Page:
Aliases for PSMD2 Gene
- Proteasome 26S Subunit, Non-ATPase 2 2 3 5
- Proteasome (Prosome, Macropain) 26S Subunit, Non-ATPase, 2 2 3
- Tumor Necrosis Factor Type 1 Receptor-Associated Protein 2 3 4
- Protein 55.11 3 4
- TRAP2 3 4
- 26S Proteasome Non-ATPase Regulatory Subunit 2 3
- 26S Proteasome Regulatory Subunit RPN1 4
- 26S Proteasome Regulatory Subunit S2 4
External Ids for PSMD2 Gene
Previous GeneCards Identifiers for PSMD2 Gene
The 26S proteasome is a multicatalytic proteinase complex with a highly ordered structure composed of 2 complexes, a 20S core and a 19S regulator. The 20S core is composed of 4 rings of 28 non-identical subunits; 2 rings are composed of 7 alpha subunits and 2 rings are composed of 7 beta subunits. The 19S regulator is composed of a base, which contains 6 ATPase subunits and 2 non-ATPase subunits, and a lid, which contains up to 10 non-ATPase subunits. Proteasomes are distributed throughout eukaryotic cells at a high concentration and cleave peptides in an ATP/ubiquitin-dependent process in a non-lysosomal pathway. An essential function of a modified proteasome, the immunoproteasome, is the processing of class I MHC peptides. This gene encodes one of the non-ATPase subunits of the 19S regulator lid. In addition to participation in proteasome function, this subunit may also participate in the TNF signalling pathway since it interacts with the tumor necrosis factor type 1 receptor. A pseudogene has been identified on chromosome 1. Alternative splicing results in multiple transcript variants of this gene. [provided by RefSeq, Jul 2013]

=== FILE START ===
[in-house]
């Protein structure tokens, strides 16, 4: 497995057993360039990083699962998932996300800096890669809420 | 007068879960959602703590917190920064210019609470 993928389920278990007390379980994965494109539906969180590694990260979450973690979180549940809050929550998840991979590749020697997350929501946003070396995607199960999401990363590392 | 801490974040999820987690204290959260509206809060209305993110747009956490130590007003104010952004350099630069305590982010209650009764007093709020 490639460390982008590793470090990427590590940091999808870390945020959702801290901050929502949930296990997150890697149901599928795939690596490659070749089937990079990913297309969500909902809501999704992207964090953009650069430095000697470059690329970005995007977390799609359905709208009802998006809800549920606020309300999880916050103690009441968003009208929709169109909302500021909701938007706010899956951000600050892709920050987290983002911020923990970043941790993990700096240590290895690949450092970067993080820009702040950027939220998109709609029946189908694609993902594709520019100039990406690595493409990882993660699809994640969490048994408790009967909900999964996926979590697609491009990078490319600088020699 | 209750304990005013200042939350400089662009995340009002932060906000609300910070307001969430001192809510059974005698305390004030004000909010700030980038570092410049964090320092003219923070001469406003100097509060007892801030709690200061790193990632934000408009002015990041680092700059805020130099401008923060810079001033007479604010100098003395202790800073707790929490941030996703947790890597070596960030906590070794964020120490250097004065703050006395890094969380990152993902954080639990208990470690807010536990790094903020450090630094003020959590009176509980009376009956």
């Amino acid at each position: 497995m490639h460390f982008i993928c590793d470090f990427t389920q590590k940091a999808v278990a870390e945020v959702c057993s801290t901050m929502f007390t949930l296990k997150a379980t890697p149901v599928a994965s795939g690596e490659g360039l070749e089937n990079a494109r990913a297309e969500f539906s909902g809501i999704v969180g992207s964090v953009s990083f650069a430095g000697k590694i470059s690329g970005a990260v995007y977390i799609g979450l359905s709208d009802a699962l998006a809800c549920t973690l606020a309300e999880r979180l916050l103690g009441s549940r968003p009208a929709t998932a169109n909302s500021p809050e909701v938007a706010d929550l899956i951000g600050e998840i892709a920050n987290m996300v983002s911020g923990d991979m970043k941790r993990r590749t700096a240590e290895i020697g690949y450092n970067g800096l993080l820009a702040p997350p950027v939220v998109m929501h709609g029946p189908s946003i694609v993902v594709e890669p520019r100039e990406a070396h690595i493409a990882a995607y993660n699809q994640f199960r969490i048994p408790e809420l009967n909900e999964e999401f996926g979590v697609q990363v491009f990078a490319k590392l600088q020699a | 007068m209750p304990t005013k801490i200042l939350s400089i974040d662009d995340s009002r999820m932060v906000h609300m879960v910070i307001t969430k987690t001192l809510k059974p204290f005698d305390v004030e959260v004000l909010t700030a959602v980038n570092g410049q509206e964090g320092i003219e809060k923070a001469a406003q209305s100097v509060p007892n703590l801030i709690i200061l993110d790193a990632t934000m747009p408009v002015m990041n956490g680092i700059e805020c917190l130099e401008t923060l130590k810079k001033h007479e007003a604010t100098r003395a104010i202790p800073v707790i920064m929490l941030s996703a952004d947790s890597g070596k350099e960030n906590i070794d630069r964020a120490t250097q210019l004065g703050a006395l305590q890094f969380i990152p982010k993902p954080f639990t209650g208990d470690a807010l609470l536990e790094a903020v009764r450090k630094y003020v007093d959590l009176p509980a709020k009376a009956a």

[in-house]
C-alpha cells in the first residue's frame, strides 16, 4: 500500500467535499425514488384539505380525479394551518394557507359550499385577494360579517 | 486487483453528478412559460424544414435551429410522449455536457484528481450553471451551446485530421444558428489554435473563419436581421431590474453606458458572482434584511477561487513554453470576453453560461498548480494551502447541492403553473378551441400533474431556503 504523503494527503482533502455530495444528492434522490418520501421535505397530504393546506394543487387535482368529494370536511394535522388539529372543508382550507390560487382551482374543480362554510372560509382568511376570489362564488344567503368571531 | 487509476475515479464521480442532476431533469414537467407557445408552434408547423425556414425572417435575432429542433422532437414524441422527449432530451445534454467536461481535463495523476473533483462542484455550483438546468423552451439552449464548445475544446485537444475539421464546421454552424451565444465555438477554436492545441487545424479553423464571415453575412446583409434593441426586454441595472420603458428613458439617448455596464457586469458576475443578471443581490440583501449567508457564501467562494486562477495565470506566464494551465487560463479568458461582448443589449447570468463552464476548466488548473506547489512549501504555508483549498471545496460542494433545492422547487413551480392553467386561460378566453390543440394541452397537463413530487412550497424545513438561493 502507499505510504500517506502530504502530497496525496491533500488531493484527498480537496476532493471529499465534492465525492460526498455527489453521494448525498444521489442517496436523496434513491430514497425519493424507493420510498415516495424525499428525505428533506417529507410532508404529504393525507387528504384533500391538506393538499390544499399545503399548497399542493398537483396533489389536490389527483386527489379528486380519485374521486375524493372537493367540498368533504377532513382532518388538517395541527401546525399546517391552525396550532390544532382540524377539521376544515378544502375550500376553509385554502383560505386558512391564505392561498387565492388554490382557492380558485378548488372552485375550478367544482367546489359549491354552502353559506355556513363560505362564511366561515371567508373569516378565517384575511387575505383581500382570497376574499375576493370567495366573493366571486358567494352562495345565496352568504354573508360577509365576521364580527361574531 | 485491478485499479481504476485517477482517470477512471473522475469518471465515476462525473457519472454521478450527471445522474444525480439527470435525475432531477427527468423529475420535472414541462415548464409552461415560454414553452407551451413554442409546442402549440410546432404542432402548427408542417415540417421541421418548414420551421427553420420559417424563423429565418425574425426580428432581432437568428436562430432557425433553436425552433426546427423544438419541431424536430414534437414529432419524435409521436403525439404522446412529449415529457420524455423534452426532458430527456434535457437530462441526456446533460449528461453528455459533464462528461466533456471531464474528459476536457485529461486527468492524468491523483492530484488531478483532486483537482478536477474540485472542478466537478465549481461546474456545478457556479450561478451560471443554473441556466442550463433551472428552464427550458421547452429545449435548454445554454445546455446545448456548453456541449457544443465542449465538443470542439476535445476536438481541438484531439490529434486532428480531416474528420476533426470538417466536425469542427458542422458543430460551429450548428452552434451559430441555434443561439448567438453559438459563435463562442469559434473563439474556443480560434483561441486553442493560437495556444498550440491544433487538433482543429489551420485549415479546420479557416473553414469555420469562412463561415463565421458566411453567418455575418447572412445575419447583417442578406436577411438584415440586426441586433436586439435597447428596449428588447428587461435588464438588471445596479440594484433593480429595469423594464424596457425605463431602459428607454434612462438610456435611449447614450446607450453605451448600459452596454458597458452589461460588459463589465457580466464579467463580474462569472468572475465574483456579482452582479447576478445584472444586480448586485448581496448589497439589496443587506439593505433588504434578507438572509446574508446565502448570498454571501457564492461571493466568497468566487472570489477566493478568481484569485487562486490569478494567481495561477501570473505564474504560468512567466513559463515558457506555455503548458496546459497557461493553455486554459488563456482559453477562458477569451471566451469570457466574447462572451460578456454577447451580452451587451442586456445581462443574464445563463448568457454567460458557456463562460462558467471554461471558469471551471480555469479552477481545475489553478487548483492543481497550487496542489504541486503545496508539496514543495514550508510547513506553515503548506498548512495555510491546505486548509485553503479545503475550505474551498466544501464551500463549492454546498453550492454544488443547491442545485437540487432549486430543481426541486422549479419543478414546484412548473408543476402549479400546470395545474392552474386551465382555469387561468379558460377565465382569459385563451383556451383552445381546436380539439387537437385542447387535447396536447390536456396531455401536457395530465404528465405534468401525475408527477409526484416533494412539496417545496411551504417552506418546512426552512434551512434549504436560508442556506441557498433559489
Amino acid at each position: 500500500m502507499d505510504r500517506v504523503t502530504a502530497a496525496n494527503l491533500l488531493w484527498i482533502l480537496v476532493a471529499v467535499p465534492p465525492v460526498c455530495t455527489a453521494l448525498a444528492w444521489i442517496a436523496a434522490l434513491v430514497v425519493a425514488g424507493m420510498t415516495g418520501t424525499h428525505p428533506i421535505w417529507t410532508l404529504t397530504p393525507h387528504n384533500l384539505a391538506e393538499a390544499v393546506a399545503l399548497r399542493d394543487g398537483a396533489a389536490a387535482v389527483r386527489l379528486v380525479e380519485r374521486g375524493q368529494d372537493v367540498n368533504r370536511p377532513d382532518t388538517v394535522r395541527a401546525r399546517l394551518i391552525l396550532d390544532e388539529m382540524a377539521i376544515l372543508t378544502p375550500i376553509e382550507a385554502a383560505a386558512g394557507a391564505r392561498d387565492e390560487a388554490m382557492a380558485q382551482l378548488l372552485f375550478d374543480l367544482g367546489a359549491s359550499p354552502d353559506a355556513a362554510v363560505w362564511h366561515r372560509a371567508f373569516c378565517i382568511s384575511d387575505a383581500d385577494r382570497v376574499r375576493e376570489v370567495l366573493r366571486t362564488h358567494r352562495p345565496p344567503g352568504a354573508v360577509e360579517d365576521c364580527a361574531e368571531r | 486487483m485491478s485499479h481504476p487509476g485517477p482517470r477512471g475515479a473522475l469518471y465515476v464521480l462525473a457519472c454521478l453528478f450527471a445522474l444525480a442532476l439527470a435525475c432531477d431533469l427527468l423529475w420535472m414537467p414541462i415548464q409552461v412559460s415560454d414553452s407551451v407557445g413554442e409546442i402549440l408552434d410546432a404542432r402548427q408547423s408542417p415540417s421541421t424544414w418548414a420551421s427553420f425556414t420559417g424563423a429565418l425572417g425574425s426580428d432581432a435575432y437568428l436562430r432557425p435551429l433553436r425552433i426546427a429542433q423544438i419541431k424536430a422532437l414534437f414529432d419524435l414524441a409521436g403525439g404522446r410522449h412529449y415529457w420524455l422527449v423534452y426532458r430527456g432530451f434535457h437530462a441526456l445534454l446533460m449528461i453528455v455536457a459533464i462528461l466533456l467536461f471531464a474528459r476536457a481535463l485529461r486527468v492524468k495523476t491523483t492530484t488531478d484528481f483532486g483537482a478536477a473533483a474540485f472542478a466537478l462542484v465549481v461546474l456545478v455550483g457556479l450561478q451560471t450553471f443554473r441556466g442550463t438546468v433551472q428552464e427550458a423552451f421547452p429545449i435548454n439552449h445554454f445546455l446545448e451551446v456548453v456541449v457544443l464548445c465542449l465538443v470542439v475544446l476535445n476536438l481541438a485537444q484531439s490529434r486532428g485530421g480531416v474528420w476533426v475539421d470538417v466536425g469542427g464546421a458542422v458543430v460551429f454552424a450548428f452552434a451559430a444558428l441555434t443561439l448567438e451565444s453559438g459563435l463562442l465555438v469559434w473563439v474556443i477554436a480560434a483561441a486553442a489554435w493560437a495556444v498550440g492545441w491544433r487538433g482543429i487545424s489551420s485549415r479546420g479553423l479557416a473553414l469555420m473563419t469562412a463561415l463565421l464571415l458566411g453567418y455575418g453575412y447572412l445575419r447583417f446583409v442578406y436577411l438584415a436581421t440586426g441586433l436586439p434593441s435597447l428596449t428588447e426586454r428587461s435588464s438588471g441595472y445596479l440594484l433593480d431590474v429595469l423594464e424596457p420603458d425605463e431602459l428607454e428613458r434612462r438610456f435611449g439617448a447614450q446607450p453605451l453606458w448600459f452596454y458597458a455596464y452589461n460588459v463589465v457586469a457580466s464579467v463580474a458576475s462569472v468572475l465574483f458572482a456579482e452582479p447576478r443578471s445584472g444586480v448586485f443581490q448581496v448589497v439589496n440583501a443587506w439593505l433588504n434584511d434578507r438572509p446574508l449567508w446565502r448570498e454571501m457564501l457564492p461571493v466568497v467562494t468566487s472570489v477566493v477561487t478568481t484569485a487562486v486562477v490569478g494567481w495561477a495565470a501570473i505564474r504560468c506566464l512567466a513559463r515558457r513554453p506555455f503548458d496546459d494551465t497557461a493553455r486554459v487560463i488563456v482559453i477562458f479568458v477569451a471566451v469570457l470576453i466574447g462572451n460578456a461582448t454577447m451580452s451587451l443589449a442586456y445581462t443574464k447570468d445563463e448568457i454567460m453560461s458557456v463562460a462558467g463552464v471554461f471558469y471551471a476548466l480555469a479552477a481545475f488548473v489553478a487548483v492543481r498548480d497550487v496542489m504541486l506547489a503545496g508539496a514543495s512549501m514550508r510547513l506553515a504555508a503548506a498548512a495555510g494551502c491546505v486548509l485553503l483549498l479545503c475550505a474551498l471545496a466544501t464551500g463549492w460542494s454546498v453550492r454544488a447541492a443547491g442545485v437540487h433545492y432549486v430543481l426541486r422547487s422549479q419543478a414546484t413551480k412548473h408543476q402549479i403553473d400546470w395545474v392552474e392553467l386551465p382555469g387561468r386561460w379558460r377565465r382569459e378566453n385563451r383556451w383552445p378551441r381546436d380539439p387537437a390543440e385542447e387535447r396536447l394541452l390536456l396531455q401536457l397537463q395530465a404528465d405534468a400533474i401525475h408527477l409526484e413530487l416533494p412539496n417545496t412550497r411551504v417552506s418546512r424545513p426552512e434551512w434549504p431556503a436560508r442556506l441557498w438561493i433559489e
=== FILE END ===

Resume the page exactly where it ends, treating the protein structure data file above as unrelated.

GeneCards Summary for PSMD2 Gene
PSMD2 (Proteasome 26S Subunit, Non-ATPase 2) is a Protein Coding gene. Diseases associated with PSMD2 include Cystic Fibrosis. Among its related pathways are RET signaling and CDK-mediated phosphorylation and removal of Cdc6. Gene Ontology (GO) annotations related to this gene include binding and enzyme regulator activity.
UniProtKB/Swiss-Prot for PSMD2 Gene
Component of the 26S proteasome, a multiprotein complex involved in the ATP-dependent degradation of ubiquitinated proteins. This complex plays a key role in the maintenance of protein homeostasis by removing misfolded or damaged proteins, which could impair cellular functions, and by removing proteins whose functions are no longer required. Therefore, the proteasome participates in numerous cellular processes, including cell cycle progression, apoptosis, or DNA damage repair.
Binds to the intracellular domain of tumor necrosis factor type 1 receptor. The binding domain of TRAP1 and TRAP2 resides outside the death domain of TNFR1.